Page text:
Monday , 17 June 2024

Info squad infiltrates online farmer groups, delivers answers

Keyboard warriors were unleashed to Facebook in July by an aquaculture development center, not to spread negativity nor troll the comment section but to battle the lack of information among online fish farmer groups.

Ten on-the-job trainees (OJTs) at SEAFDEC/AQD scoured for questions within fish farmer communities on Facebook and researched for answers using SEAFDEC/AQD’s vast repository of digitized publications.

“Fish farmers have formed large online communities on Facebook where they ask questions, share experiences, and sell their products. We wanted to try reaching them there with quality information,” said Rex Delsar Dianala, officer-in-charge of SEAFDEC/AQD’s Development Communication Section tasked with producing and disseminating information materials.

The OJTs, all biology majors of the Pamantasan ng Lungsod ng Maynila (University of the City of Manila) also known as PLM, focused on Philippine farmer groups such as “Tilapia Farming Philippines” which as of writing has 43,800 members, “Freshwater Fish Farming in the Philippines” (38,600 members), “Freshwater prawn {ulang} philippines” (8,200 members), and “Tilapia and Hito Farming” (8.000 members).

Between 5 and 29 July 2021, the OJTs-cum-keyboard-warriors provided at least 320 farmers with answers complete with links to reliable references and downloads from SEAFDEC/AQD, the Food and Agriculture Organization (FAO), the Bureau of Fisheries and Aquatic Resources (BFAR), and others.

Just one of over 300 answers posted by on-the-job trainees at SEAFDEC/AQD in response to questions in fish farmer groups on Facebook.


Quality answers, grateful farmers

“We were astounded by the quality of the answers given by the students from PLM,” remarked Edgar Vincent Antolino, the SEAFDEC/AQD training assistant who supervised the OJTs. “They were able to synthesize, customize, and translate answers to Filipino so the farmers can better understand.”

For example, a member posted in one Facebook group asking how many tilapia fingerlings he could stock in his 500 square meter pond.

While one co-member was quick to respond with an offer to supply canvas lining, another commenter outrageously advised to stock 100 thousand and proceeded to state that he had available fingerlings to sell.

Other more helpful members said he should stock “5 pcs per/sq. meter”, another says “2k”, another briefly comments “500 x 5.”

Meanwhile, Genica de Lara, one of the OJTs commissioned by SEAFDEC/AQD to answer questions, comprehensively explains, in Filipino, the difference between the extensive, semi-intensive, and intensive systems and computes the proper number of fish for his 500 square meter pond.

“Extensive: 500–1000 fingerlings, semi-intensive: 1,500–2,000 fingerlings, intensive: 2,500–5,000 fingerlings,” she wrote after emphasizing the importance of proper pond preparation, feeding, and water quality. Then, she gives links to two freely downloadable tilapia manuals published by SEAFDEC/AQD.

One member comments in Filipino on de Lara’s answer, “This is good, coming straight from SEAFDEC in Iloilo.”

In a separate post, another user asked whether tilapa grow significantly faster in either mud or concrete ponds.

Matt Tua Agbulos, another OJT from PLM, explained to him in detail three advantages in using earthen ponds and four advantages of concrete ponds, all in Filipino, and provided three links for additional information.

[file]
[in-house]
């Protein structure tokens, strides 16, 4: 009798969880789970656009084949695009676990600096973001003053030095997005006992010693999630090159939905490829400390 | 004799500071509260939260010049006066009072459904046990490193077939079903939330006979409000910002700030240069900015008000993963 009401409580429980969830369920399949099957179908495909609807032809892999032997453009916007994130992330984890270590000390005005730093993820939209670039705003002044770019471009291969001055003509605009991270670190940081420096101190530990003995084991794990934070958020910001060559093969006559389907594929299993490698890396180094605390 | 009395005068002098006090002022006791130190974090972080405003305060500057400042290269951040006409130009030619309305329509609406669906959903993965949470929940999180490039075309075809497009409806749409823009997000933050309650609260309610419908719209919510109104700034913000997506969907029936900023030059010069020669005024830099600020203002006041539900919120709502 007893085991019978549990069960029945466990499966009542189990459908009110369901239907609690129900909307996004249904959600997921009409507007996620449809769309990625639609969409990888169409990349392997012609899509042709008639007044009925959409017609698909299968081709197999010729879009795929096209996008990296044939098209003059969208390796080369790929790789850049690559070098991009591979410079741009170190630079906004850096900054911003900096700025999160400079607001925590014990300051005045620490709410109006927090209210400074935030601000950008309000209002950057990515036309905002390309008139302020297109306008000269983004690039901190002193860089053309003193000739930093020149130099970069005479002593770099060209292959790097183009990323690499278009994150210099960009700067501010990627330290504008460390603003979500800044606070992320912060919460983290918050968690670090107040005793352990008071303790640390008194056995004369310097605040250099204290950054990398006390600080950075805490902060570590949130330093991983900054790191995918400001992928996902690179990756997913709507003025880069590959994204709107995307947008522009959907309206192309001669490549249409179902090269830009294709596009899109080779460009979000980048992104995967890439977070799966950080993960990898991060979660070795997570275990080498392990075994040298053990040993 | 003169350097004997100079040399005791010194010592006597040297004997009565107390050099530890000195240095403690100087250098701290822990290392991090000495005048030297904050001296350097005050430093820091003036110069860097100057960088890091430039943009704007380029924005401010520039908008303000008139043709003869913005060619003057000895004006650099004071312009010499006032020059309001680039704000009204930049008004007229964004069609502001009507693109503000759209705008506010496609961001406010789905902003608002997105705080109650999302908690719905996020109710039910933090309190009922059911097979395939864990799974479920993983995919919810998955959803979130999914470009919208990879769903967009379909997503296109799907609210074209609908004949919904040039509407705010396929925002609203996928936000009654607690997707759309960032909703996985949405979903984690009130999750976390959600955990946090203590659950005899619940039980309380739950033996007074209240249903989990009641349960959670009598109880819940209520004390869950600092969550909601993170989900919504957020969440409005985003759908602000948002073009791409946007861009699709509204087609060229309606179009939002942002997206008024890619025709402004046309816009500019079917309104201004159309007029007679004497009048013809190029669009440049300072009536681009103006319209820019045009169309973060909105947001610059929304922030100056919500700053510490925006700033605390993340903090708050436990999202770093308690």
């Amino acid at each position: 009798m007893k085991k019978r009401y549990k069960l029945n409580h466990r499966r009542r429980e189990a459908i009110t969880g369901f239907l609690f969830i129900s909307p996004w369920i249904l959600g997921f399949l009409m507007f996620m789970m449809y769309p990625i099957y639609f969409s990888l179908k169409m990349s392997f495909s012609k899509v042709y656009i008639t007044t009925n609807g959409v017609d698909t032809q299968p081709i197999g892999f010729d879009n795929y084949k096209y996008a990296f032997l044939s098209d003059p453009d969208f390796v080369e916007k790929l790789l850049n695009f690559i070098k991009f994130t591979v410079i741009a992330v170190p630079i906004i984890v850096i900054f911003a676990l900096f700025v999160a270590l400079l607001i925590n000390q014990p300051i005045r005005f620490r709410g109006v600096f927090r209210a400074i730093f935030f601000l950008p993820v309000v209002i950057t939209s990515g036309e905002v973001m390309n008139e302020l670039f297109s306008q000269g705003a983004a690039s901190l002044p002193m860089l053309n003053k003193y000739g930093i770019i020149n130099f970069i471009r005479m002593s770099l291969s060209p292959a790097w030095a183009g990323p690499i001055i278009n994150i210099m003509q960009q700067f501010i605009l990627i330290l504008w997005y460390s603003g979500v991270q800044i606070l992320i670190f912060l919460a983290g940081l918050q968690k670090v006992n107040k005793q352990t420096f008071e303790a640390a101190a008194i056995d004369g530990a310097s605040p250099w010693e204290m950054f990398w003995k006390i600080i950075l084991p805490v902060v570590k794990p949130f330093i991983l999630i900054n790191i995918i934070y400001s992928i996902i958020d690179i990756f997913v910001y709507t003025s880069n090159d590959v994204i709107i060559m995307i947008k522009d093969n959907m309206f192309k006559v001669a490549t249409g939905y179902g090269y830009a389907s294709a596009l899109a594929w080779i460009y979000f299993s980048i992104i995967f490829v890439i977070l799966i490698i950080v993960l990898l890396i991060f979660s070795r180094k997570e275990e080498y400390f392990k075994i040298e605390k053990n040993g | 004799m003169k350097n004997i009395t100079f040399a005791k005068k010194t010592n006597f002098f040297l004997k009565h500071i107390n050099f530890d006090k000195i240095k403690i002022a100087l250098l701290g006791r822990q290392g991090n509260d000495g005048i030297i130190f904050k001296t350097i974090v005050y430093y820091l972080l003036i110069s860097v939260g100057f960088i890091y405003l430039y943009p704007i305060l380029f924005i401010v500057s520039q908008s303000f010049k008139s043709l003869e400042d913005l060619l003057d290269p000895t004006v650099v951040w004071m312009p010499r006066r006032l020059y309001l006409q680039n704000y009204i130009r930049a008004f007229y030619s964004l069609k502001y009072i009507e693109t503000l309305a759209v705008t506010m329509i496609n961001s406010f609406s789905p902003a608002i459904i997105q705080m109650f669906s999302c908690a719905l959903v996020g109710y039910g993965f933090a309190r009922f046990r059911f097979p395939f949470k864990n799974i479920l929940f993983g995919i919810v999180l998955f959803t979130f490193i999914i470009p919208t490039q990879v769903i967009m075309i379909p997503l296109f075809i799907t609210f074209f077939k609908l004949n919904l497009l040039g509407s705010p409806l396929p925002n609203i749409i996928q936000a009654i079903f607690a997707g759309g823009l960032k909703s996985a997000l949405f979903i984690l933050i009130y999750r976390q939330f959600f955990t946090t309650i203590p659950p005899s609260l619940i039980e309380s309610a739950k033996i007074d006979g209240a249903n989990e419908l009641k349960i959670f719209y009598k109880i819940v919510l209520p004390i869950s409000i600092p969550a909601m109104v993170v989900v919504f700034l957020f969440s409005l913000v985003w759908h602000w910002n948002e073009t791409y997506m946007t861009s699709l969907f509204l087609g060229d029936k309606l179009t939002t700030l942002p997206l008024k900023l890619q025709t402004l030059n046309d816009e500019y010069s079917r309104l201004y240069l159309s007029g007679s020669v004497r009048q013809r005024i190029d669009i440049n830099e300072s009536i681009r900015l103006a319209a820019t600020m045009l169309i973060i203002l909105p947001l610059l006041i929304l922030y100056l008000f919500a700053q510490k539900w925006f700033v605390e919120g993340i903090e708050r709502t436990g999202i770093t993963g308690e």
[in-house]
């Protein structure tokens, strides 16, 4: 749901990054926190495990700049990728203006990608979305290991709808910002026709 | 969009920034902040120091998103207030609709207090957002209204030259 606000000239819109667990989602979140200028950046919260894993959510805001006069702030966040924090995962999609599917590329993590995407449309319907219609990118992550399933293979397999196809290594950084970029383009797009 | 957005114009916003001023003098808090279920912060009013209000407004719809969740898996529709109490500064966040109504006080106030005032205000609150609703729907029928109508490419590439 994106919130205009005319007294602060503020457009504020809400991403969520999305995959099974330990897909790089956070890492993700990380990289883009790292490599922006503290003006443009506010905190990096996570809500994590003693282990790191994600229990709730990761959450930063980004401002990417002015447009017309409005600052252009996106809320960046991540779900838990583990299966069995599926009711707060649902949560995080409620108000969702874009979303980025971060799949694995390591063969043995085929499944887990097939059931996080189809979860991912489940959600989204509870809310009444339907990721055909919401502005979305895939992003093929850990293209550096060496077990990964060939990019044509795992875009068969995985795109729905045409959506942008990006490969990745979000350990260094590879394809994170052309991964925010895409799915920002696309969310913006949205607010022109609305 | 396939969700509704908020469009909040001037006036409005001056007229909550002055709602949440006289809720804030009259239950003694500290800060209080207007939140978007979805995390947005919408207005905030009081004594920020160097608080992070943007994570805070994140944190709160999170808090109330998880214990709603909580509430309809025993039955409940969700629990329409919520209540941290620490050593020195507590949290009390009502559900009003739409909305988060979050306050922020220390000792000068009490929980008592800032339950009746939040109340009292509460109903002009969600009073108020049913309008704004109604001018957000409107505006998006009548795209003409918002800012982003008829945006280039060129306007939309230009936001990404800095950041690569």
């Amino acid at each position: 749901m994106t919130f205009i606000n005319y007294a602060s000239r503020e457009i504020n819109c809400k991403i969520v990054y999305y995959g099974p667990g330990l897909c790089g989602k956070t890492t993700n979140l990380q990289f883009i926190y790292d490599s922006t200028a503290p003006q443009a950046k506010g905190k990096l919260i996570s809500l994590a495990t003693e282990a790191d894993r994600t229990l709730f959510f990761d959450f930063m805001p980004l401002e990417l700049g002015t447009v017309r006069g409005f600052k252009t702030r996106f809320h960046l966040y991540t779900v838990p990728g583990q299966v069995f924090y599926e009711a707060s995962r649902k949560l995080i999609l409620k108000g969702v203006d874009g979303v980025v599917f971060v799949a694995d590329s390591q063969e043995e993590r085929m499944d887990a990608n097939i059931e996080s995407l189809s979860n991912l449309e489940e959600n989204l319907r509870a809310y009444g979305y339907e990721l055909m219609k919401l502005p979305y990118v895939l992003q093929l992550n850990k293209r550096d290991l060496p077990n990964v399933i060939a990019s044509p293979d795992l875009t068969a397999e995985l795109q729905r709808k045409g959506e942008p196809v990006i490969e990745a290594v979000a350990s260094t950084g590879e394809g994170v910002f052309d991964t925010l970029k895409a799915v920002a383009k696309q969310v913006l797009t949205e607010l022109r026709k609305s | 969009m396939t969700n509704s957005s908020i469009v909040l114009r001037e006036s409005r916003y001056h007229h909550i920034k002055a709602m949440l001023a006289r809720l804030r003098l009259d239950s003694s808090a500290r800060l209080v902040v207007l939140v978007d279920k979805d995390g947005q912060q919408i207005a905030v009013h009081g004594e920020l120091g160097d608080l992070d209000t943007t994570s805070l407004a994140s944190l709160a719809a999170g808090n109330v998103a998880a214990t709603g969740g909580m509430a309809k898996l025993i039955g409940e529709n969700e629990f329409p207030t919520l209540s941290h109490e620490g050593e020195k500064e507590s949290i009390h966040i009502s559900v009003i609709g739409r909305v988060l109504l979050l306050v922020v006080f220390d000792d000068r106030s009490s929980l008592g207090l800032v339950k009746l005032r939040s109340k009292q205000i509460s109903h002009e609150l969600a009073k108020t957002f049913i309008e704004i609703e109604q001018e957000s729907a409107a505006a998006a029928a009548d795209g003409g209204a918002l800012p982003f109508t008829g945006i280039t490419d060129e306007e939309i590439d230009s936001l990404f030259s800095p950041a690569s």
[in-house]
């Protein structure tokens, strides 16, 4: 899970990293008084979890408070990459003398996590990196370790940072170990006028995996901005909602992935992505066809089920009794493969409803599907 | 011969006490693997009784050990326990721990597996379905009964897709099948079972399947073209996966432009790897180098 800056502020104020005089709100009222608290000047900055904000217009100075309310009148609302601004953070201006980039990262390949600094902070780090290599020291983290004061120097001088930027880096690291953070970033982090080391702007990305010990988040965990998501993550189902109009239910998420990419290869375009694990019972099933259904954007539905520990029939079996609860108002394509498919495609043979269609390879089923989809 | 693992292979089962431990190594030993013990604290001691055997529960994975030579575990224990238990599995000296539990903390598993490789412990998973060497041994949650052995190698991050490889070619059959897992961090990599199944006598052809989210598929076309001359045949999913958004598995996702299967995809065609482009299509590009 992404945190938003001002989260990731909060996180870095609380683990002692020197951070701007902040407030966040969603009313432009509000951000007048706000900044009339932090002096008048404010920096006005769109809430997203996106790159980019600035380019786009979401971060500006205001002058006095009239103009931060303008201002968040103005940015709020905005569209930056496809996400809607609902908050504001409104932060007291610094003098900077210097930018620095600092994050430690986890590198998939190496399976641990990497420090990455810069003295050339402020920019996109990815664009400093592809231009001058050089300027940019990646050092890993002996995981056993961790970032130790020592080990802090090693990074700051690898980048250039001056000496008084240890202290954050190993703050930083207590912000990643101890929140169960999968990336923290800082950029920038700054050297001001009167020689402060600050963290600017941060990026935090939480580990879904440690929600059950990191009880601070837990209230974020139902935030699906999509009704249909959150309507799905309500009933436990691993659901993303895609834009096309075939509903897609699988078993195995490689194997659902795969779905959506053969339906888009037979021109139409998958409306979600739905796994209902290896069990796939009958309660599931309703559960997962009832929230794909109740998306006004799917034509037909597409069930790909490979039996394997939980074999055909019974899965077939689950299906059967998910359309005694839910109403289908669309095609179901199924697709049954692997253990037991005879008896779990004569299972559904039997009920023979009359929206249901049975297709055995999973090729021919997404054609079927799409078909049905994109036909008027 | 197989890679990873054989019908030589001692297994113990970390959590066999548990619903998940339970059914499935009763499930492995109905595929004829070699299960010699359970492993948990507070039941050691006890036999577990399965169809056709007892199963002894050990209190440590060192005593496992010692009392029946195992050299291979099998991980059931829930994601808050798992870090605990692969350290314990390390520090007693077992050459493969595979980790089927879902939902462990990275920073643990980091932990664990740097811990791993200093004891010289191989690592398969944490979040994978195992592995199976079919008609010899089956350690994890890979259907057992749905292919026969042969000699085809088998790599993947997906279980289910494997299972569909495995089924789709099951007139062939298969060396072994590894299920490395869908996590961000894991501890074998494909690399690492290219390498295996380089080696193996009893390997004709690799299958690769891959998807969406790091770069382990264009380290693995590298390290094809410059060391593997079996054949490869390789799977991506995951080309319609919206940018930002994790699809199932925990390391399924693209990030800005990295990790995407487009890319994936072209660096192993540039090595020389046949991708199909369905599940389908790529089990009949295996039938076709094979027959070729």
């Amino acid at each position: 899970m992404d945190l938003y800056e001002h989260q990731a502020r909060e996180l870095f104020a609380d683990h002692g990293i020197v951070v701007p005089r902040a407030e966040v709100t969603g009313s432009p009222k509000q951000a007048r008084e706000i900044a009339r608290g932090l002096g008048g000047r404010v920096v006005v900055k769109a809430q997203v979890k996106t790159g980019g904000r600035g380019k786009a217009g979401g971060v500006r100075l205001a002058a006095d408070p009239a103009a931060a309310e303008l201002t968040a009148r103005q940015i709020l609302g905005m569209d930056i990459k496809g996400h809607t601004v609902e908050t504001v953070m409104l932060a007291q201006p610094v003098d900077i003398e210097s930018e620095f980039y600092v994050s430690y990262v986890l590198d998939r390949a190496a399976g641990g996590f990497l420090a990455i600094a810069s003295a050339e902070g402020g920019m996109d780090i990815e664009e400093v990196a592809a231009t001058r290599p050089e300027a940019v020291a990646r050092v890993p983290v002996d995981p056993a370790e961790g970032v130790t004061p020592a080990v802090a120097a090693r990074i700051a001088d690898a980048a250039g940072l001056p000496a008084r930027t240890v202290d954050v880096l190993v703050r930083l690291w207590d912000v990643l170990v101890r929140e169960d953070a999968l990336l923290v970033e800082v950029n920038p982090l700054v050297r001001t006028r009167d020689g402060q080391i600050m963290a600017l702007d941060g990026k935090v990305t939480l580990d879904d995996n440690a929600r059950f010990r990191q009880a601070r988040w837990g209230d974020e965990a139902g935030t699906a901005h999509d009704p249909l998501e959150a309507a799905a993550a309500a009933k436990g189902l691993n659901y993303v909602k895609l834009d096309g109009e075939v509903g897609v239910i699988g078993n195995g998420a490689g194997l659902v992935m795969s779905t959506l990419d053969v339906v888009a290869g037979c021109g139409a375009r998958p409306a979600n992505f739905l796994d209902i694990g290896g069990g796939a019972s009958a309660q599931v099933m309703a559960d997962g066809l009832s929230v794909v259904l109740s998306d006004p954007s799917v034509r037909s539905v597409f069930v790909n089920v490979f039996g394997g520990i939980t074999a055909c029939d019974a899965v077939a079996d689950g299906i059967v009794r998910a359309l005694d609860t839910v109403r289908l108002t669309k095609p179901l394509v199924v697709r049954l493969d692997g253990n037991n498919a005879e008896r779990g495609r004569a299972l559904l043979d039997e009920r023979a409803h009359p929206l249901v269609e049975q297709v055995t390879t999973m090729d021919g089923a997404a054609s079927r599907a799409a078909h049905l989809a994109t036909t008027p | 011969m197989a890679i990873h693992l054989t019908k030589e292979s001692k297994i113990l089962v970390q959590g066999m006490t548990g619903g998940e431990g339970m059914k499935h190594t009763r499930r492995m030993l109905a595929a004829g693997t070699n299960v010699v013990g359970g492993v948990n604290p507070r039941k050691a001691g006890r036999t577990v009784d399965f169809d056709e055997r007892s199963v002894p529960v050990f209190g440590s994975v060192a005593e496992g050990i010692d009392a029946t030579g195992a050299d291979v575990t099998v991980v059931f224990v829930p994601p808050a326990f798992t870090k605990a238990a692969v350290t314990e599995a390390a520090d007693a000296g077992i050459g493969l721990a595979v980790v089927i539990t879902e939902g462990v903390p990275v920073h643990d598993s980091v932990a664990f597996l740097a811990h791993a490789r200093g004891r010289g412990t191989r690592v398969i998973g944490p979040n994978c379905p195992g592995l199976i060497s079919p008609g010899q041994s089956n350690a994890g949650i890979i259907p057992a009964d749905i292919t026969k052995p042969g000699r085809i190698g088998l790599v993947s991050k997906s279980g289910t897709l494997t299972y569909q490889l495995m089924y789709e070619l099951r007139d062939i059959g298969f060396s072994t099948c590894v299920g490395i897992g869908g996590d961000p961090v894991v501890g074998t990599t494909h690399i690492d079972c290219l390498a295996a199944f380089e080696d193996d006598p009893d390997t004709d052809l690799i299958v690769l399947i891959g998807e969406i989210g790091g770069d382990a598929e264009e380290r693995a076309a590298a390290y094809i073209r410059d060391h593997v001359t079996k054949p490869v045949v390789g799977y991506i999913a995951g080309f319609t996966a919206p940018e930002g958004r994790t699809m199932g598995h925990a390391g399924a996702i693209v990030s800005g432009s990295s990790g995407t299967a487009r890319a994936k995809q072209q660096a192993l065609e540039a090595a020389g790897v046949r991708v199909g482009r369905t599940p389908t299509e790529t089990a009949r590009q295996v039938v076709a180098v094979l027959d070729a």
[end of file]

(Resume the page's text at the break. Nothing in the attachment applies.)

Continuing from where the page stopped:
Another commenter, seeming to mistake Agbulos as an experienced farmer, remarked in FIlipino, “That is the person who cares for others who also wants to take care of tilapia..for both to live and have livelihood..not stingy to share knowledge.”

Searching for answers

Agbulos, like the other OJTs who were all working remotely, are actually just hardworking students that know where to look for answers.

“Researching thoroughly is a must since I only know little about aquaculture. So, by reading e-books, journal articles, and posts from credible and reliable sources, I gained new information. Looking for those sources and cross-checking them though are not easy,” shared Louise Lane Ballesteros, another OJT.

Edline Mae De Guzman, also an OJT, also shared that finding answers online is not so straightforward. “Even if the internet is a rich source of information, there is still a risk of misinformation. Some articles posted lack scientific evidence and could cause problems instead of providing effective mitigation to fish farmers,” she said.

Ysi Lorence Dig, however, finds it easier “With the help of various publications such as technical manuals and field guides, visual guides, and videos from the SEAFDEC/AQD Institutional Repository, access and exchange of information was relatively uncomplicated,” shared Ysi Lorence Dig, another OJT.

Worthwhile, fulfilling

Even as she enjoyed learning herself as she searched for answers, Ballesteros said there were days when answers were tough to find and took a lot of time. “Yet because of the words of thank you’s of those fish farmers I’ve helped with my answers makes it worthwhile,” she added.

“Not only do we learn valuable information ourselves, but we get to share it with the people who can actually make use of the information by applying them,” related Agbulos. “I always looked forward to the responses I would receive from the local fish farmers as they were very grateful.”

“Until now, even though our OJT is over, I still try to answer farmers’ queries as it really is fulfilling,” he added. /RD DIANALA

A screenshot of the answer a SEAFDEC/AQD on-the-job trainee provided to a farmer’s query, as well as reactions from the readers, all happening within a Facebook group of fish farmers.

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